Change is on the horizon. The younger Russian Jewish electorate is more integrated, speaks much better Hebrew, is more moderate, and is slowly shedding some ambiguous aspects of their complicated identity, identifying more strongly with Israel than with an idealised country of their parents’ memories. They retain a strong connection to the Russian language and culture but are often more comfortable with a hybrid or predominantly Israeli identity fusing both Jewish and Russian cultural symbols and practices. They often remain relatively antagonistic towards the Rabbinate’s authority but are less likely to vote for the Russian-speaker parties such as Yisrael Beitenu, instead opting for a wider spectrum of parties reflecting individual preferences and beliefs. Russian speakers will continue to play an influential role in Israel’s politics, and it remains interesting to see how their demographic evolution will affect the Russian Jews’ political affiliation. Perhaps the new Russian Jewish generation will not carry in them their parents’ Soviet traumas and insecurities, will finally be able to lay the questions of identity aside and be full members of Israeli society. But some change in Israeli society’s capacity to accommodate them will also be needed: perhaps a concession on behalf of the uncompromising religious establishment. As of today, there are reasons to remain pessimistic about such prospects.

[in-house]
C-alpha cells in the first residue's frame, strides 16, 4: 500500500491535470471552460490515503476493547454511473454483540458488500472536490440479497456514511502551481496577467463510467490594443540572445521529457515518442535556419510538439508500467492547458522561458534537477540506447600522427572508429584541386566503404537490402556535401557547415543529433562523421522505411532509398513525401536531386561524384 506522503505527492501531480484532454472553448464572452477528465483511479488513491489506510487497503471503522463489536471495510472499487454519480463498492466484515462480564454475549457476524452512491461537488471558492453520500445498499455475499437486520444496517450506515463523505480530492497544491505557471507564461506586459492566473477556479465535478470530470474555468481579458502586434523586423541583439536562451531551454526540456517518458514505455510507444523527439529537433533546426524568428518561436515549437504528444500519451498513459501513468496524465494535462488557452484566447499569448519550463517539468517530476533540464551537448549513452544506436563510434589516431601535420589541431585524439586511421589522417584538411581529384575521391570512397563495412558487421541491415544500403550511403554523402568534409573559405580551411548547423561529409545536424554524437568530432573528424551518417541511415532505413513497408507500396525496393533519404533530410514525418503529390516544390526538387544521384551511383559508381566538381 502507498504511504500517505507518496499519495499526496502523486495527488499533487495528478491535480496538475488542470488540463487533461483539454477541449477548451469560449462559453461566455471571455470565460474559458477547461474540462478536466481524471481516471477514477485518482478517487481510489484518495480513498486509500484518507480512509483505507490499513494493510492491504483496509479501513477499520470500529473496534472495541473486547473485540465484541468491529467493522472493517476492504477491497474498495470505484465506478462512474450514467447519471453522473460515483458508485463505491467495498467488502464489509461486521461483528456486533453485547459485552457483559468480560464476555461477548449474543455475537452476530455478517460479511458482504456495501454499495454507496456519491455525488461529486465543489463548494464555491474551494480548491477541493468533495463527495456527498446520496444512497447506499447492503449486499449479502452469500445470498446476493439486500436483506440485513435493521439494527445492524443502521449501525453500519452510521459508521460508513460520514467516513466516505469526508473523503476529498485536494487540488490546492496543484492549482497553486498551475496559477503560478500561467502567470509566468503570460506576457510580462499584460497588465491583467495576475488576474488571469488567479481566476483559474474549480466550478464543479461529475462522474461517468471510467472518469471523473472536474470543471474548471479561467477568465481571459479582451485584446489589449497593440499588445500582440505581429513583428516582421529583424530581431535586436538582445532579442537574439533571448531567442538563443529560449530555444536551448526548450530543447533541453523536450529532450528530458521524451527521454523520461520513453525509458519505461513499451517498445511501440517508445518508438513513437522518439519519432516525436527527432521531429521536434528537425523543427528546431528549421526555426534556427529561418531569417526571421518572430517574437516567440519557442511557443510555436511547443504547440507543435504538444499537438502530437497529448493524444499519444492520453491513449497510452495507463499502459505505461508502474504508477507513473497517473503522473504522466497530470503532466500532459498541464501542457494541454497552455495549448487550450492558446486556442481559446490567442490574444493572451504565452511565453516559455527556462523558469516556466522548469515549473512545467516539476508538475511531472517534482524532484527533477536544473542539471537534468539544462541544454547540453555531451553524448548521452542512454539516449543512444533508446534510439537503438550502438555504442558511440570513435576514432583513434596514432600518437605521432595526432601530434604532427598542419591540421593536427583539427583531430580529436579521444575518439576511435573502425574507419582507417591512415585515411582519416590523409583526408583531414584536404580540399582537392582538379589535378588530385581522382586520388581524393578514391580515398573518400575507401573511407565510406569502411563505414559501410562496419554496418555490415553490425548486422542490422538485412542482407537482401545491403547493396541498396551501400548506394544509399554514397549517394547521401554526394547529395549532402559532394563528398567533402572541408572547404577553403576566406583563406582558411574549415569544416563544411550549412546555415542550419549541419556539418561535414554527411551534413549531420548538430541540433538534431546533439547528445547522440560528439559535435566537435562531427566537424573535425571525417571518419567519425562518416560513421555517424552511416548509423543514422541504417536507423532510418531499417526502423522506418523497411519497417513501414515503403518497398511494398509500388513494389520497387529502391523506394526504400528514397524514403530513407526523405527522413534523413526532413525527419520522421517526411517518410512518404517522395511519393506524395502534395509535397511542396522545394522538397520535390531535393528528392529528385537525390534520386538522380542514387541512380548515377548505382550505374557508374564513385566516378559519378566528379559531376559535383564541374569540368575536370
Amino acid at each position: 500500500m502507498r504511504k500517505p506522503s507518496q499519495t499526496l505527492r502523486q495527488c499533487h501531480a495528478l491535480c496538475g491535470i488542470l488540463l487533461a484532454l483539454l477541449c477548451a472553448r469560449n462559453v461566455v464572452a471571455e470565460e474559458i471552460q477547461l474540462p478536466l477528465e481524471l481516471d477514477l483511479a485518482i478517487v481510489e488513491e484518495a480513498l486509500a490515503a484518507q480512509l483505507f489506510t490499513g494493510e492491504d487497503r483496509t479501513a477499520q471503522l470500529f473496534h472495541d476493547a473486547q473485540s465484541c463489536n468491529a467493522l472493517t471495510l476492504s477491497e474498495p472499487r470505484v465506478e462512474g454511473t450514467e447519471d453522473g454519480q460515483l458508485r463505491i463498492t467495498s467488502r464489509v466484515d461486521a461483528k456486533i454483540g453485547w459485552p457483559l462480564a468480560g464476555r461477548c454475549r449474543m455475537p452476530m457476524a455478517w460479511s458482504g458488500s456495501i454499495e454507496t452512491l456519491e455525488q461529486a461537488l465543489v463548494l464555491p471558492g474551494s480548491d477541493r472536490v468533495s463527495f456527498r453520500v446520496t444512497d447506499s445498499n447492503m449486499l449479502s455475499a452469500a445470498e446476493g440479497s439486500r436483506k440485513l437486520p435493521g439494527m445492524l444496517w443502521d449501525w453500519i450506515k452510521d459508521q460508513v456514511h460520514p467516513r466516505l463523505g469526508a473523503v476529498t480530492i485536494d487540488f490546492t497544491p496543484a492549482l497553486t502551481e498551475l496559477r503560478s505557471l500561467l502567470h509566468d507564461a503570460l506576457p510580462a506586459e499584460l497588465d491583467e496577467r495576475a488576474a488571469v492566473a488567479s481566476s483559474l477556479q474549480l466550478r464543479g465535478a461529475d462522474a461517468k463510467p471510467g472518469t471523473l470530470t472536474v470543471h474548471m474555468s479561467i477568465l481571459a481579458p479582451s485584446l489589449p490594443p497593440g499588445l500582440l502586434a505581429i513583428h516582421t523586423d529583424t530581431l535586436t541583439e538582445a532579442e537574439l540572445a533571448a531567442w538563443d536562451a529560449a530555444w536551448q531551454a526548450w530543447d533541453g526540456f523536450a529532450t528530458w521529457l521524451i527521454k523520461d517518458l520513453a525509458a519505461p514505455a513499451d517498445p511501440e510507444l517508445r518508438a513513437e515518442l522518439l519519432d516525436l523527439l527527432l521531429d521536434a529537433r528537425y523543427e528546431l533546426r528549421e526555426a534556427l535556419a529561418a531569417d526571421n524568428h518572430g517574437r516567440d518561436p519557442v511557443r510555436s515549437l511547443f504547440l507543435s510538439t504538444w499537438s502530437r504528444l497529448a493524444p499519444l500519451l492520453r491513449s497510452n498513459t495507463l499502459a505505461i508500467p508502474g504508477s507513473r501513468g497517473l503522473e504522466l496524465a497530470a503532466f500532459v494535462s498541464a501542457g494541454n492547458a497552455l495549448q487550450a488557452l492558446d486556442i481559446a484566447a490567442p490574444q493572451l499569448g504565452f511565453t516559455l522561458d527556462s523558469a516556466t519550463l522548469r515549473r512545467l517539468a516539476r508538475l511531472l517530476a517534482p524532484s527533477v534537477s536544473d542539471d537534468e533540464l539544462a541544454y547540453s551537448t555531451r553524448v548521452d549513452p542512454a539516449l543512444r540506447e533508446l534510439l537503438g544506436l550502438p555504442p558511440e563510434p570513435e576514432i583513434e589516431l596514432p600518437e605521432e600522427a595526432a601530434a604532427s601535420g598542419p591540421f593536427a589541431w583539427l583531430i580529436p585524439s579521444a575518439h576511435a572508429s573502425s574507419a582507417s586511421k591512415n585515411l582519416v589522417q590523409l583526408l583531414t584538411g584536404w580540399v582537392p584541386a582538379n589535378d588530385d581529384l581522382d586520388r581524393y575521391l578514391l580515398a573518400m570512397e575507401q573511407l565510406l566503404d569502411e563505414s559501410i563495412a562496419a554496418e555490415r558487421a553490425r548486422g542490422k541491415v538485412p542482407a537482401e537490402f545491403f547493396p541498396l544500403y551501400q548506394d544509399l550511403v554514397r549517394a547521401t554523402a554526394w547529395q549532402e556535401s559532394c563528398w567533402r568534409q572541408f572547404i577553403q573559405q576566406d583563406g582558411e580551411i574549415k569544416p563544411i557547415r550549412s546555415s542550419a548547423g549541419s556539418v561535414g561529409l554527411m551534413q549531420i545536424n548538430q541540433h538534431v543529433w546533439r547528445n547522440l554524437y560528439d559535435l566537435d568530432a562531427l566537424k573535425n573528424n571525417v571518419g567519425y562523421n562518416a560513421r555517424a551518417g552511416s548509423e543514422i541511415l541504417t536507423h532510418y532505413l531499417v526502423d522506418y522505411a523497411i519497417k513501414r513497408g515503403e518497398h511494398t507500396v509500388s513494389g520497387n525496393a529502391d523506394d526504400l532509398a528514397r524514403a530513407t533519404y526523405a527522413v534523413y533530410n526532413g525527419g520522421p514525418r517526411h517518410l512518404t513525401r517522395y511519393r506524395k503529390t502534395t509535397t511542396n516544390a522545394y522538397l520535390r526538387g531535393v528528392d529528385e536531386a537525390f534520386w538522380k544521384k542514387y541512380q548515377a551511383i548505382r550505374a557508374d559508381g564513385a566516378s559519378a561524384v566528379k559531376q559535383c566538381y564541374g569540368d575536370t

Political crisis in Israel: COVID-19 and democracy